Computers are getting better with each day. They are becoming so energy-efficient that we can now think about cutting the final cord that connects them with the outside world: a power supply cable. A great example of such machine is Computation RFID: a small device converting ambient energy (from nearby radio transmissions) to communicate and obtain power for computing.
Ref: Wisent: Robust Downstream Communication and Storage for Computational RFIDs. arXiv: 1512.04602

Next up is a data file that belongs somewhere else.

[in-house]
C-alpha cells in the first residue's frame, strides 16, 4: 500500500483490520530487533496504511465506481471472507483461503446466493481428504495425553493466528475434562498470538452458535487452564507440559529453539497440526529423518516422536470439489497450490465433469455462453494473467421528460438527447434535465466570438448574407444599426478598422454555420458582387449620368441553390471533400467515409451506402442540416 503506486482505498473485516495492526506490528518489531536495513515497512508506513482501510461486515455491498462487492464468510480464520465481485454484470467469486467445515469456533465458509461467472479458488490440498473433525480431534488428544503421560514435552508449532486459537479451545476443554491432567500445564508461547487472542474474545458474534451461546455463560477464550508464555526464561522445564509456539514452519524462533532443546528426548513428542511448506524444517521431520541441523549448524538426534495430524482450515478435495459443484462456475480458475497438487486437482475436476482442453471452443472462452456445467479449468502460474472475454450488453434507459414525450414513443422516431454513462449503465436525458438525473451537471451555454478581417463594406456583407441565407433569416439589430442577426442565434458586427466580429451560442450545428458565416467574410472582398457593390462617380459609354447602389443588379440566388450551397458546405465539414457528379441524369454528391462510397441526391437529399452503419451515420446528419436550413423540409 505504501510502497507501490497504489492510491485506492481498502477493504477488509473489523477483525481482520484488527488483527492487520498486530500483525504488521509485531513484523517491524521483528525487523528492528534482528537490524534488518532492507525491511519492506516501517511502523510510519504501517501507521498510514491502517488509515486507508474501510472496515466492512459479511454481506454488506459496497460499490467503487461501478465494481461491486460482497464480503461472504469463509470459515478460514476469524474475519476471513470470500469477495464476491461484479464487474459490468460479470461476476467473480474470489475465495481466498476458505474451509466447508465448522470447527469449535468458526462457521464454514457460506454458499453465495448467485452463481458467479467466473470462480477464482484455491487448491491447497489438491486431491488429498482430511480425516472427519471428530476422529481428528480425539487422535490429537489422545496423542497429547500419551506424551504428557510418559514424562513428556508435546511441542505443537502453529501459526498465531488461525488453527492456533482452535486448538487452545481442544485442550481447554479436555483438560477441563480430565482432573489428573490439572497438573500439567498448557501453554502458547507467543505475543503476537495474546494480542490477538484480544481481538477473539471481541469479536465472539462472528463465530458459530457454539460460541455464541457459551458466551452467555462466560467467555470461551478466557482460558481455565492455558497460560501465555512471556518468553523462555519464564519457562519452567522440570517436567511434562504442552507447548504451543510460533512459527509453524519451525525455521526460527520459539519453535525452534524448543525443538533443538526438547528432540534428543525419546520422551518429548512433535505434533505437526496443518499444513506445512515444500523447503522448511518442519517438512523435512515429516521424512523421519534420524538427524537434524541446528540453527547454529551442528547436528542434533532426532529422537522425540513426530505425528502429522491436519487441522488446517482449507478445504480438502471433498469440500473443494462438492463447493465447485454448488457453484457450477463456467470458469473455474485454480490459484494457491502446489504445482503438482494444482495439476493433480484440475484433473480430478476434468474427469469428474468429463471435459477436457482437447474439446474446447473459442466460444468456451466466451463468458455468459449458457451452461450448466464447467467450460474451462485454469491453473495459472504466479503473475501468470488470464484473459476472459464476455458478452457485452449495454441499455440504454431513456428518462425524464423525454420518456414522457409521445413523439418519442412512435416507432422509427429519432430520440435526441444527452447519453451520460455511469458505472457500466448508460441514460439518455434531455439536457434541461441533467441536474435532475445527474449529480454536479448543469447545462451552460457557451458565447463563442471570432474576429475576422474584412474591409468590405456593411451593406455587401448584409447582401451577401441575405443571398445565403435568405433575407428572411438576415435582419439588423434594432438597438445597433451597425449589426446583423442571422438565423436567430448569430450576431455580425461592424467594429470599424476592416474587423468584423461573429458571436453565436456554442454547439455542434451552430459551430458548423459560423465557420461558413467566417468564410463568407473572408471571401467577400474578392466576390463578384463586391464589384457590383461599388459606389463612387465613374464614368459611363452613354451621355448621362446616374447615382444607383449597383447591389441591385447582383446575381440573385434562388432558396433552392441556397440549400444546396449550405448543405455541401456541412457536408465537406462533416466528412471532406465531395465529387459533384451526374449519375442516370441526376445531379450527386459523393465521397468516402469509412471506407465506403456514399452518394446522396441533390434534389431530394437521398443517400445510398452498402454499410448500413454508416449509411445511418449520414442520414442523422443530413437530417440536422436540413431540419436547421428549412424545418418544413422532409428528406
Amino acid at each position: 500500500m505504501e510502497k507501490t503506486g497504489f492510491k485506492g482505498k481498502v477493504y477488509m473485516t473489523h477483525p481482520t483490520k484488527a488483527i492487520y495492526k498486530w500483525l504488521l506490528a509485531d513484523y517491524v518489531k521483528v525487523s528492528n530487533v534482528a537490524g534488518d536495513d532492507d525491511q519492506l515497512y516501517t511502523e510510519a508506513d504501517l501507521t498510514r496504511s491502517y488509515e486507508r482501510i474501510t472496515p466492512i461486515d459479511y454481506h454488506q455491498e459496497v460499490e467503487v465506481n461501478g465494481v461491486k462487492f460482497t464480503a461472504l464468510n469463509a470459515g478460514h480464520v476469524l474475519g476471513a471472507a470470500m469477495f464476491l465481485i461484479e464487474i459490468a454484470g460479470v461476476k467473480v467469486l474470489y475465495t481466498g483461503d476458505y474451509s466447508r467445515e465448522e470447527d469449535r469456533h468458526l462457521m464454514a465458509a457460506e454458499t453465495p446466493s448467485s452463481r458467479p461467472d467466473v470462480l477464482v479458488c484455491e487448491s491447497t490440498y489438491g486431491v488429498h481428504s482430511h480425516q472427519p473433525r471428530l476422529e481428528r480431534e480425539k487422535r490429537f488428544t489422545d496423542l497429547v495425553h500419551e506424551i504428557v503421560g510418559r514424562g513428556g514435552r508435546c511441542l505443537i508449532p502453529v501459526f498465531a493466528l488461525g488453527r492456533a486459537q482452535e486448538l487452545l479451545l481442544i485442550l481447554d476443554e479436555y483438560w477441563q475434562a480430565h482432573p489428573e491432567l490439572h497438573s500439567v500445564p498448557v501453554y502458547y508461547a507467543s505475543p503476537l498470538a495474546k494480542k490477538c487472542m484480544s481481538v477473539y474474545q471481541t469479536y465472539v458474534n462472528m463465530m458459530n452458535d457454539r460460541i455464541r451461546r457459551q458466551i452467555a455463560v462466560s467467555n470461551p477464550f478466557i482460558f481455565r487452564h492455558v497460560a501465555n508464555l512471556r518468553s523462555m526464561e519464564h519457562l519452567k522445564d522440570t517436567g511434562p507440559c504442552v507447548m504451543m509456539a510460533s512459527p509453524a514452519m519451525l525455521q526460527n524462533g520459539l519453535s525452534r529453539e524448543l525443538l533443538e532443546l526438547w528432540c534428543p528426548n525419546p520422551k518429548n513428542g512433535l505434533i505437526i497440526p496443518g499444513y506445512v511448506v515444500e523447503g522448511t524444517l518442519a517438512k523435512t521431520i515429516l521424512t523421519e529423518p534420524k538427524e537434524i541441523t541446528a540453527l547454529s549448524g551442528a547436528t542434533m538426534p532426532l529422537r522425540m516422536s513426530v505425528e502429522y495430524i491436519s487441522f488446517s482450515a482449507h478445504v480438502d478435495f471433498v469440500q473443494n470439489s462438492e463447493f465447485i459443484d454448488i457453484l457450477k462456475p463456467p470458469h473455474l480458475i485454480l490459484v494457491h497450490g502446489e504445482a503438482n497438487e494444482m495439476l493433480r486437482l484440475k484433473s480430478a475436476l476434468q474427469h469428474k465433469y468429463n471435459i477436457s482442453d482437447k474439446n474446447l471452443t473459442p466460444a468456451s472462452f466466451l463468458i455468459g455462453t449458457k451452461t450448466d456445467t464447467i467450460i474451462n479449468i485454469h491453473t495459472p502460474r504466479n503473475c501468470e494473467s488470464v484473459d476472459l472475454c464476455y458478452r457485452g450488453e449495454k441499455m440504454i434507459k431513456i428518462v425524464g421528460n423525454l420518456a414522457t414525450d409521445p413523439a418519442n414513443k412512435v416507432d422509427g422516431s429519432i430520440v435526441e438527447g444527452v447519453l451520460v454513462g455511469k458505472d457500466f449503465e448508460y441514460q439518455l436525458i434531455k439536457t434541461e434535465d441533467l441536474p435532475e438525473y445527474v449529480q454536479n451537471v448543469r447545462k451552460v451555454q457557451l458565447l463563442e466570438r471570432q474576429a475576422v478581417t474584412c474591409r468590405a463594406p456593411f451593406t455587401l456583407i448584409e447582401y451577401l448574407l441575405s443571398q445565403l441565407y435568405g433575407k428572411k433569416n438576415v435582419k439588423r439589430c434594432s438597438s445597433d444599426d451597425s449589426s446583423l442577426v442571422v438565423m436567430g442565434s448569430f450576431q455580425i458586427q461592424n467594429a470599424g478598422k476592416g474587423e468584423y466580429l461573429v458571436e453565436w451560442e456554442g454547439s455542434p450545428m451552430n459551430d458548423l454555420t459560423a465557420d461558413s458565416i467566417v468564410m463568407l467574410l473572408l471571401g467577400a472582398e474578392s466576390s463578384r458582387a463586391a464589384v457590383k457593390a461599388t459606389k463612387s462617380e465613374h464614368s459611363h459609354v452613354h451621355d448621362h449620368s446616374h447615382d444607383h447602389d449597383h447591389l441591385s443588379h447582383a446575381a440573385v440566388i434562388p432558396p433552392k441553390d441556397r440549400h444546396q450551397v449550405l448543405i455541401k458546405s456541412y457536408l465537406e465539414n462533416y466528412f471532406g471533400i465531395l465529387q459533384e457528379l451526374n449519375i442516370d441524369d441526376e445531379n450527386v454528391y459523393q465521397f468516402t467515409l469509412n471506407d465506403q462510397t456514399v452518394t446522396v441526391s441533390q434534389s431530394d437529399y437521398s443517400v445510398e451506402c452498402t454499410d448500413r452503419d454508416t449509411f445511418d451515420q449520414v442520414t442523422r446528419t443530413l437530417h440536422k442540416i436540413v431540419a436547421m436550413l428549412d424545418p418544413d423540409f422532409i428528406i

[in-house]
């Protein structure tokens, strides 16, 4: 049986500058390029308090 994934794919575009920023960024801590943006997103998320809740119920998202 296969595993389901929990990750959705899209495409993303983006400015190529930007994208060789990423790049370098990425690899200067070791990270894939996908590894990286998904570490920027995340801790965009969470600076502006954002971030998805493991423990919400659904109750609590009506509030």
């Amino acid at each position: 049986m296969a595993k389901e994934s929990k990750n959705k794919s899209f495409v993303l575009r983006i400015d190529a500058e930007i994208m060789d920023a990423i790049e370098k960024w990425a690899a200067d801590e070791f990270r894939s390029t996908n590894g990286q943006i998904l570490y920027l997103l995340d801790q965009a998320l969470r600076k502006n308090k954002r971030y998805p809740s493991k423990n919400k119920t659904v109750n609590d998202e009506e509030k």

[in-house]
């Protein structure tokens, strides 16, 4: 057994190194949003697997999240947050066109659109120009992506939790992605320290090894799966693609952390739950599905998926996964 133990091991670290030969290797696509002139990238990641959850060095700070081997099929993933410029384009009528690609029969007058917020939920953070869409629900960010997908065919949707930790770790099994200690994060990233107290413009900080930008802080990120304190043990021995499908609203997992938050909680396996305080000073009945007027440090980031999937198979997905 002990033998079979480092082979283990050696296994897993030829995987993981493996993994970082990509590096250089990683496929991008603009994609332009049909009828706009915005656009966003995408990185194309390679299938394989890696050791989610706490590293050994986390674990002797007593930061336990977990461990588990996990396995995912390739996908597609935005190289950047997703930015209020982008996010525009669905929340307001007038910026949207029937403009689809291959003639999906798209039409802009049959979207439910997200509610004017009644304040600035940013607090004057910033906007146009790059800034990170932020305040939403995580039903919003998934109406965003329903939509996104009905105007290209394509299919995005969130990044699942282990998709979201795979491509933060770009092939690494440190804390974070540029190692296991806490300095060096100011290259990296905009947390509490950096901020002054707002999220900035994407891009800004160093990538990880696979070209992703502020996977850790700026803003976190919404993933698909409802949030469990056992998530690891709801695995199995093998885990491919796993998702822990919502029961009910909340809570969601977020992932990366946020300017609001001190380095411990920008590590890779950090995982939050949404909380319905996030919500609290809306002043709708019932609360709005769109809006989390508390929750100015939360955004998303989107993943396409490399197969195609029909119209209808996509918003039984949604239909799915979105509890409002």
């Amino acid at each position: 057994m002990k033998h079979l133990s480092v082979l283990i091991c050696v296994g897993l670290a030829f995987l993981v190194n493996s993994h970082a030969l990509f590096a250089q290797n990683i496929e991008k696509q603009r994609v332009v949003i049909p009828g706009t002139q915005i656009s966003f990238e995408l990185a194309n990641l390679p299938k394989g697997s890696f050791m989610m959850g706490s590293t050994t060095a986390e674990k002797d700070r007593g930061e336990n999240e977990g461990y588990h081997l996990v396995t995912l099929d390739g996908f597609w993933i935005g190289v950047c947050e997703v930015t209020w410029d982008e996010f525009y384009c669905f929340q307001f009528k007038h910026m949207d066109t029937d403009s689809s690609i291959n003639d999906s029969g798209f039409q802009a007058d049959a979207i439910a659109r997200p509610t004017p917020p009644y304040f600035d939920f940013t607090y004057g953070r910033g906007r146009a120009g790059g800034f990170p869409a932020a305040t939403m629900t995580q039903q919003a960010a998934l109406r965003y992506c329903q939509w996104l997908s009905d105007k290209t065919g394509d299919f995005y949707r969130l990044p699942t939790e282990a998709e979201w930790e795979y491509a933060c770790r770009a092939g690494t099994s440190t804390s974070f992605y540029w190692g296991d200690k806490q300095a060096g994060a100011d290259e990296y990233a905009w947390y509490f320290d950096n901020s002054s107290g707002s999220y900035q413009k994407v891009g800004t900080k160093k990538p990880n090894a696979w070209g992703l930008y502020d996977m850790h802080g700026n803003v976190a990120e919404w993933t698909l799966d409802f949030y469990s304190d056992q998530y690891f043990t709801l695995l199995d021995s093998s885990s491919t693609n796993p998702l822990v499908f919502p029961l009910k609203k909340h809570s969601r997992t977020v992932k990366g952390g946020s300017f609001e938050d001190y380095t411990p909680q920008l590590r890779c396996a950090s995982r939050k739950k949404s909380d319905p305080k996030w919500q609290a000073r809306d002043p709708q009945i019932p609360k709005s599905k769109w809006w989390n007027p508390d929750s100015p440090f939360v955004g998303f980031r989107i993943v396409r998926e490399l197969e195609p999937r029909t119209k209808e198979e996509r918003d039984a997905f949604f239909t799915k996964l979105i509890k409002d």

Computational RFID (CRFID) devices are emerging platforms that can enable perennial computation and sensing by eliminating the need for batteries. Although much research has been devoted to improving upstream (CRFID to RFID reader) communication rates, the opposite direction has so far been neglected, presumably due to the difficulty of guaranteeing fast and error-free transfer amidst frequent power interruptions of CRFID. With growing interest in the market where CRFIDs are forever-embedded in many structures, it is necessary for this void to be filled. Therefore, we propose Wisent-a robust downstream communication protocol for CRFIDs that operates on top of the legacy UHF RFID communication protocol: EPC C1G2. The novelty of Wisent is its ability to adaptively change the frame length sent by the reader, based on the length throttling mechanism, to minimize the transfer times at varying channel conditions. We present an implementation of Wisent for the WISP 5 and an off-the-shelf RFID reader. Our experiments show that Wisent allows transfer up to 16 times faster than a baseline, non-adaptive shortest frame case, i.e. single word length, at sub-meter distance. As a case study, we show how Wisent enables wireless CRFID reprogramming, demonstrating the world's first wirelessly reprogrammable (software defined) CRFID.